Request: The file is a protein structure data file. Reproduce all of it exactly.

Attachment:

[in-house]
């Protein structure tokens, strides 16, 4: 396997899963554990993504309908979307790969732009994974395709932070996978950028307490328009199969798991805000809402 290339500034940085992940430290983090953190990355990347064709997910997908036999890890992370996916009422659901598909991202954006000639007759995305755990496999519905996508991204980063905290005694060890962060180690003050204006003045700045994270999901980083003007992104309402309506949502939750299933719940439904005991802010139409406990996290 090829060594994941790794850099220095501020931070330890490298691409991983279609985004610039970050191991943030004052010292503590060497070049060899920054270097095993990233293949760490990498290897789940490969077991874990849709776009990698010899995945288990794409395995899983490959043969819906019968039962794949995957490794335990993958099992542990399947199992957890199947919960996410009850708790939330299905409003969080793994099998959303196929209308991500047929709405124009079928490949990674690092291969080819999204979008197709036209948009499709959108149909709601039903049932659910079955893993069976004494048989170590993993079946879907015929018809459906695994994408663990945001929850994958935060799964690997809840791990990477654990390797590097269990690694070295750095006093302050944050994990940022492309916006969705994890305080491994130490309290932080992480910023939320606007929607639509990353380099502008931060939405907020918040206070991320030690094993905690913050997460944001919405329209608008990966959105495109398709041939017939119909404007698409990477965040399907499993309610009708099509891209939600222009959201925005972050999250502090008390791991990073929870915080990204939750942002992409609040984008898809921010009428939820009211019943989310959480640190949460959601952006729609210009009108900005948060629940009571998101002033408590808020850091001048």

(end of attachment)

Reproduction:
[in-house]
């Protein structure tokens, strides 16, 4: 396997899963554990993504309908979307790969732009994974395709932070996978950028307490328009199969798991805000809402 290339500034940085992940430290983090953190990355990347064709997910997908036999890890992370996916009422659901598909991202954006000639007759995305755990496999519905996508991204980063905290005694060890962060180690003050204006003045700045994270999901980083003007992104309402309506949502939750299933719940439904005991802010139409406990996290 090829060594994941790794850099220095501020931070330890490298691409991983279609985004610039970050191991943030004052010292503590060497070049060899920054270097095993990233293949760490990498290897789940490969077991874990849709776009990698010899995945288990794409395995899983490959043969819906019968039962794949995957490794335990993958099992542990399947199992957890199947919960996410009850708790939330299905409003969080793994099998959303196929209308991500047929709405124009079928490949990674690092291969080819999204979008197709036209948009499709959108149909709601039903049932659910079955893993069976004494048989170590993993079946879907015929018809459906695994994408663990945001929850994958935060799964690997809840791990990477654990390797590097269990690694070295750095006093302050944050994990940022492309916006969705994890305080491994130490309290932080992480910023939320606007929607639509990353380099502008931060939405907020918040206070991320030690094993905690913050997460944001919405329209608008990966959105495109398709041939017939119909404007698409990477965040399907499993309610009708099509891209939600222009959201925005972050999250502090008390791991990073929870915080990204939750942002992409609040984008898809921010009428939820009211019943989310959480640190949460959601952006729609210009009108900005948060629940009571998101002033408590808020850091001048």